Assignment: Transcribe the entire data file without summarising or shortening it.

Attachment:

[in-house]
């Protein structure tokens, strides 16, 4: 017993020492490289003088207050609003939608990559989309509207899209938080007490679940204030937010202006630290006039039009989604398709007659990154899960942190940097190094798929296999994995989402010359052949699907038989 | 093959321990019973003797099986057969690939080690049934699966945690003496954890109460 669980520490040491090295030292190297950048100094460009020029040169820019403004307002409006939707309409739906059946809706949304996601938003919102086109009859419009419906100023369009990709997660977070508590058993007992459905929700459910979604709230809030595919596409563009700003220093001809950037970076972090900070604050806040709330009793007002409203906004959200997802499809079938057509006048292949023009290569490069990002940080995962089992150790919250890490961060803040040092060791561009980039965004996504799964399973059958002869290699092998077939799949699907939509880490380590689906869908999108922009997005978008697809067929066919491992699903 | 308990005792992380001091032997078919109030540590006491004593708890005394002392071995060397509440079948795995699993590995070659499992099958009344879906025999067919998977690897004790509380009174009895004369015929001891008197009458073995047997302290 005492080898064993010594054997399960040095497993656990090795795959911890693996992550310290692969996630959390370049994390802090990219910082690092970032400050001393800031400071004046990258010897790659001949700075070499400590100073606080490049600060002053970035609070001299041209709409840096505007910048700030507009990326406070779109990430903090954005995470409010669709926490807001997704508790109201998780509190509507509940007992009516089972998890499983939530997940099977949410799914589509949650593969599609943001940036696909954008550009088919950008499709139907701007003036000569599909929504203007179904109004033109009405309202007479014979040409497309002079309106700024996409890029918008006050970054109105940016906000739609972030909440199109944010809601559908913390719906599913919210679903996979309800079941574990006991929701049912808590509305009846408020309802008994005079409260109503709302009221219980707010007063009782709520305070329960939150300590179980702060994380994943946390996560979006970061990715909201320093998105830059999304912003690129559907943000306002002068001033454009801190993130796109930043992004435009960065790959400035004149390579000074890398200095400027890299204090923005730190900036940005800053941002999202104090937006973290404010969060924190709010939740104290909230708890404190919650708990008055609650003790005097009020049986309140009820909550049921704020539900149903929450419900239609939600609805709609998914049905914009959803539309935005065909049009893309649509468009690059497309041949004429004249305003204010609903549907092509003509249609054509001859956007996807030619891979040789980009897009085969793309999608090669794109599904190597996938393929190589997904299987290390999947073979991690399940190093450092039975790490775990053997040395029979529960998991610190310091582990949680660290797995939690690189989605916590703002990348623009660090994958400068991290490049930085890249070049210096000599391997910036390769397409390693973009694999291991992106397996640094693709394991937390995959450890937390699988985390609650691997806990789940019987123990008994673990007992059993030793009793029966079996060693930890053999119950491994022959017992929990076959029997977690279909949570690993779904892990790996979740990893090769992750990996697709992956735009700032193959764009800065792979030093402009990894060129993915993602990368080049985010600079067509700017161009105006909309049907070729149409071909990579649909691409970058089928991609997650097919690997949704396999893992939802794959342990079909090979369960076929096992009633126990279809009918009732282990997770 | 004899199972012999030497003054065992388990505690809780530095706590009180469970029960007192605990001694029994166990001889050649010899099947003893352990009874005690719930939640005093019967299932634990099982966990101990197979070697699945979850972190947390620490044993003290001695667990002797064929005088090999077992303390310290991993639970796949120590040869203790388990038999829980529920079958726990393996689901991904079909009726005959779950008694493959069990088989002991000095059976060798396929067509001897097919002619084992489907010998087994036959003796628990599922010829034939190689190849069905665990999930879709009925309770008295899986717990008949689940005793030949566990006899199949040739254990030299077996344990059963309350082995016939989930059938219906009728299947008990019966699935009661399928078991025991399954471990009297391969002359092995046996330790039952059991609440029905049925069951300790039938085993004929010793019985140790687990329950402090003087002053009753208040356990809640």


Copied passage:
[in-house]
């Protein structure tokens, strides 16, 4: 017993020492490289003088207050609003939608990559989309509207899209938080007490679940204030937010202006630290006039039009989604398709007659990154899960942190940097190094798929296999994995989402010359052949699907038989 | 093959321990019973003797099986057969690939080690049934699966945690003496954890109460 669980520490040491090295030292190297950048100094460009020029040169820019403004307002409006939707309409739906059946809706949304996601938003919102086109009859419009419906100023369009990709997660977070508590058993007992459905929700459910979604709230809030595919596409563009700003220093001809950037970076972090900070604050806040709330009793007002409203906004959200997802499809079938057509006048292949023009290569490069990002940080995962089992150790919250890490961060803040040092060791561009980039965004996504799964399973059958002869290699092998077939799949699907939509880490380590689906869908999108922009997005978008697809067929066919491992699903 | 308990005792992380001091032997078919109030540590006491004593708890005394002392071995060397509440079948795995699993590995070659499992099958009344879906025999067919998977690897004790509380009174009895004369015929001891008197009458073995047997302290 005492080898064993010594054997399960040095497993656990090795795959911890693996992550310290692969996630959390370049994390802090990219910082690092970032400050001393800031400071004046990258010897790659001949700075070499400590100073606080490049600060002053970035609070001299041209709409840096505007910048700030507009990326406070779109990430903090954005995470409010669709926490807001997704508790109201998780509190509507509940007992009516089972998890499983939530997940099977949410799914589509949650593969599609943001940036696909954008550009088919950008499709139907701007003036000569599909929504203007179904109004033109009405309202007479014979040409497309002079309106700024996409890029918008006050970054109105940016906000739609972030909440199109944010809601559908913390719906599913919210679903996979309800079941574990006991929701049912808590509305009846408020309802008994005079409260109503709302009221219980707010007063009782709520305070329960939150300590179980702060994380994943946390996560979006970061990715909201320093998105830059999304912003690129559907943000306002002068001033454009801190993130796109930043992004435009960065790959400035004149390579000074890398200095400027890299204090923005730190900036940005800053941002999202104090937006973290404010969060924190709010939740104290909230708890404190919650708990008055609650003790005097009020049986309140009820909550049921704020539900149903929450419900239609939600609805709609998914049905914009959803539309935005065909049009893309649509468009690059497309041949004429004249305003204010609903549907092509003509249609054509001859956007996807030619891979040789980009897009085969793309999608090669794109599904190597996938393929190589997904299987290390999947073979991690399940190093450092039975790490775990053997040395029979529960998991610190310091582990949680660290797995939690690189989605916590703002990348623009660090994958400068991290490049930085890249070049210096000599391997910036390769397409390693973009694999291991992106397996640094693709394991937390995959450890937390699988985390609650691997806990789940019987123990008994673990007992059993030793009793029966079996060693930890053999119950491994022959017992929990076959029997977690279909949570690993779904892990790996979740990893090769992750990996697709992956735009700032193959764009800065792979030093402009990894060129993915993602990368080049985010600079067509700017161009105006909309049907070729149409071909990579649909691409970058089928991609997650097919690997949704396999893992939802794959342990079909090979369960076929096992009633126990279809009918009732282990997770 | 004899199972012999030497003054065992388990505690809780530095706590009180469970029960007192605990001694029994166990001889050649010899099947003893352990009874005690719930939640005093019967299932634990099982966990101990197979070697699945979850972190947390620490044993003290001695667990002797064929005088090999077992303390310290991993639970796949120590040869203790388990038999829980529920079958726990393996689901991904079909009726005959779950008694493959069990088989002991000095059976060798396929067509001897097919002619084992489907010998087994036959003796628990599922010829034939190689190849069905665990999930879709009925309770008295899986717990008949689940005793030949566990006899199949040739254990030299077996344990059963309350082995016939989930059938219906009728299947008990019966699935009661399928078991025991399954471990009297391969002359092995046996330790039952059991609440029905049925069951300790039938085993004929010793019985140790687990329950402090003087002053009753208040356990809640």